• Introduction Methodology Data-Set Results Conclusion and FW Data-Set We first picked a set of major conferences in both fields We then selected publications from these conferences from DBLP for 2000–2009 Co-citation network of 5772 authors and 817642 edges over all years was extracted 3-year time-steps with 2-year overlap: 2000–2002, 2001–2003, . . . Total number of articles was 39314 for which we were able to scrape 22975 abstracts and 3740 full-texts Nearly 70% coverage by content We scraped 18313 author-provided keywords for 4102 distinct articles Coverage by these high-quality meta-data was 10% We mined 263742 keywords from abstracts and full-texts 15 / 34
    • Introduction Methodology Data-Set Results Conclusion and FW Shift of Louvain Community 26 Emergence of Louvain community 26 was identified as an . inter-camp community shift PS = 0.62 in 2006 It was formed by 80% of community 6 “web IR” and by 20% of community 5 “SW” The keywords in 2006 like “navigation”, “personalization”, and “semantic web” suggests transdisciplinary topics Massive influence of community 15 “SW and IR” in 2007 and a change of topic towards “SW and business processes” . Observed as a low topic drift T = 0.29 IR-related keywords appeared again among characterizing keywords in 2008 . Topic then stabilized: T = 0.65 16 / 34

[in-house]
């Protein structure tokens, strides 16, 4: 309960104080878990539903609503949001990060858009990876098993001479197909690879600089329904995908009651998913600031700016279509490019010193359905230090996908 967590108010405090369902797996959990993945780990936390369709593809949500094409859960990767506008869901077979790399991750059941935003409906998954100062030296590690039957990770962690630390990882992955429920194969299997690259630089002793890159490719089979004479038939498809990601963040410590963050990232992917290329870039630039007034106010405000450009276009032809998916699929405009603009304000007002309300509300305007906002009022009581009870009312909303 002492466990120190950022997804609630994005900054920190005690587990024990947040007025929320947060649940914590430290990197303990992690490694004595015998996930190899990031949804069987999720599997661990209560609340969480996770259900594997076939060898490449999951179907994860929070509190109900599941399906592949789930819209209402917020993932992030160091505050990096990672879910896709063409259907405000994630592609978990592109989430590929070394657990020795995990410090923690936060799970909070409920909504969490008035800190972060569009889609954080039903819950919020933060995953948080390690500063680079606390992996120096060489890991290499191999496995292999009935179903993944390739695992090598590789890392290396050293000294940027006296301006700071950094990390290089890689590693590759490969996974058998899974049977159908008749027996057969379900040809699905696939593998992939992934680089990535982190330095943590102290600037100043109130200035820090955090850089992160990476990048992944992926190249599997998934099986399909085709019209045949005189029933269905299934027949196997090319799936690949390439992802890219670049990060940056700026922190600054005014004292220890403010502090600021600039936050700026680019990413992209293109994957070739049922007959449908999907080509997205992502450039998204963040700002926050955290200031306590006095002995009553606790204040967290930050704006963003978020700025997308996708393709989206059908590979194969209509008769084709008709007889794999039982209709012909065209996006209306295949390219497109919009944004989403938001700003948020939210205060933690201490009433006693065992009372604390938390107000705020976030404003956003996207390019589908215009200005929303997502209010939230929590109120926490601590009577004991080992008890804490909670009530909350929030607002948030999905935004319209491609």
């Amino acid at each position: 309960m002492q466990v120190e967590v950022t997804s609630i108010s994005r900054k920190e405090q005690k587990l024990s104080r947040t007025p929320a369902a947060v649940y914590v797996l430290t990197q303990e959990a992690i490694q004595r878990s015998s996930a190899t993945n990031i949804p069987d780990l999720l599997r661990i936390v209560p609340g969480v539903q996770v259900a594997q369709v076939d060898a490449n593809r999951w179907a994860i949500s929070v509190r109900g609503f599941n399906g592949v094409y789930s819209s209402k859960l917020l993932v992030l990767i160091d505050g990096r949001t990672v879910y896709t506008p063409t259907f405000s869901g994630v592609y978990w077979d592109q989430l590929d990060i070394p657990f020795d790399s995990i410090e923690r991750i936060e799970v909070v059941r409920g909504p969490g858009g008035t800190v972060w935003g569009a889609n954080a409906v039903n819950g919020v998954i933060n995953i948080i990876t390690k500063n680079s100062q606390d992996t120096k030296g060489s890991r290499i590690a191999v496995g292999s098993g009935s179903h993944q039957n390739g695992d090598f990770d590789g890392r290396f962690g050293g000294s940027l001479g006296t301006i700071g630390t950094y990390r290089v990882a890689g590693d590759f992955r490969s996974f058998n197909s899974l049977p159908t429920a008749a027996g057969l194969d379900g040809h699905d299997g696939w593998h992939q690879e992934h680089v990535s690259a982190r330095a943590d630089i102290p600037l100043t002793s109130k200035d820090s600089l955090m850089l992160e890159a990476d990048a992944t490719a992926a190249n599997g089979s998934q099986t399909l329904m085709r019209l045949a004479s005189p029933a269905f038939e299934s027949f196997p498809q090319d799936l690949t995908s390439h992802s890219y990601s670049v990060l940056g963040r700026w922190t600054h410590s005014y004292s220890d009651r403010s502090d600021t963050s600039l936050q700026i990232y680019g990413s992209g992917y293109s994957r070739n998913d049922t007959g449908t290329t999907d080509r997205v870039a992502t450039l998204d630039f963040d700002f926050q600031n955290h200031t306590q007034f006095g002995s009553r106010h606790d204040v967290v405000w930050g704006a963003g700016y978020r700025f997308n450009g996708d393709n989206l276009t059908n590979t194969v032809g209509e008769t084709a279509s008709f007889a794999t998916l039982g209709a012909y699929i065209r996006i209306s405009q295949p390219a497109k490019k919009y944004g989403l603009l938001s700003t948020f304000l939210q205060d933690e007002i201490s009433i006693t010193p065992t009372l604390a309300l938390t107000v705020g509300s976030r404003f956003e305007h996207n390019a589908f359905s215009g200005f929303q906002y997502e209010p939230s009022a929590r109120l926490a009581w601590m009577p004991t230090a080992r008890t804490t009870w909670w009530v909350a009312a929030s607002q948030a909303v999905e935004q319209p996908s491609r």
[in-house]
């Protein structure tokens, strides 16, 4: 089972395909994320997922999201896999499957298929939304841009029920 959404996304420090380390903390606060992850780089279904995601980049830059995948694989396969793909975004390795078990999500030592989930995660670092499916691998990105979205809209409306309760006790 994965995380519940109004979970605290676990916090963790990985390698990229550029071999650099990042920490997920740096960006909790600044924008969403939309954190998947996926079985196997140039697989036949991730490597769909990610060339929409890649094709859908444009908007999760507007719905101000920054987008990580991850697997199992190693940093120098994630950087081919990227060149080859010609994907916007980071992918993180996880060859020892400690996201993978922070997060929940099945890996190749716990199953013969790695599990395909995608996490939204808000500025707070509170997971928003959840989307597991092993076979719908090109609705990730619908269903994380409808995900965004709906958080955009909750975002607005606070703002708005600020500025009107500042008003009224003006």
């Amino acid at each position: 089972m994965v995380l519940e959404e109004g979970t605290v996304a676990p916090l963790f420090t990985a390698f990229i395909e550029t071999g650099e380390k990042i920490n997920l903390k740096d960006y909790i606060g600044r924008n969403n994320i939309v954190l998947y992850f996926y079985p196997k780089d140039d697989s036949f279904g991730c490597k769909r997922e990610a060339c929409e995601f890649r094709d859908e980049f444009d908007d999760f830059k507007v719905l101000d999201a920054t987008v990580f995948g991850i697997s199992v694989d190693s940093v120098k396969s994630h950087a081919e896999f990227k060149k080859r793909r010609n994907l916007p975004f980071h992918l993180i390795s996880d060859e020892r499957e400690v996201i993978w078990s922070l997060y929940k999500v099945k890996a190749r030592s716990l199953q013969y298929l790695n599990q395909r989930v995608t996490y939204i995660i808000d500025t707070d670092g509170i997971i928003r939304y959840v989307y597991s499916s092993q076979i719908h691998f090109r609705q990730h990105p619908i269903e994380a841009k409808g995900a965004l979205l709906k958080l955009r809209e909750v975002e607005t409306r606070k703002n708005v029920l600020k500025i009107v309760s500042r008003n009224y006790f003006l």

• Introduction Methodology Data-Set Results Conclusion and FW Evolution of Louvain Community 26 Communities 6 “web information retrieval”, 5 “semantic web”, 15 “semantic web and information retrieval” and their descendant community 26 2005–2007 2006-2008 2007–2009 2008–2009 c5 c5 c5 20 2.8 48.6 c6 80 c26 4.7 c26 51.4 c26 90.6 8.3 c15 c15 c15 17 / 34
    • Introduction Methodology Data-Set Results Conclusion and FW Position of Louvain Community 26 in 2006 and 2007 Communities 6 “web information retrieval” (pink), 5 “semantic web” (red), 15 “semantic web and information retrieval” (violet) and their descendant community 26 (green) 18 / 34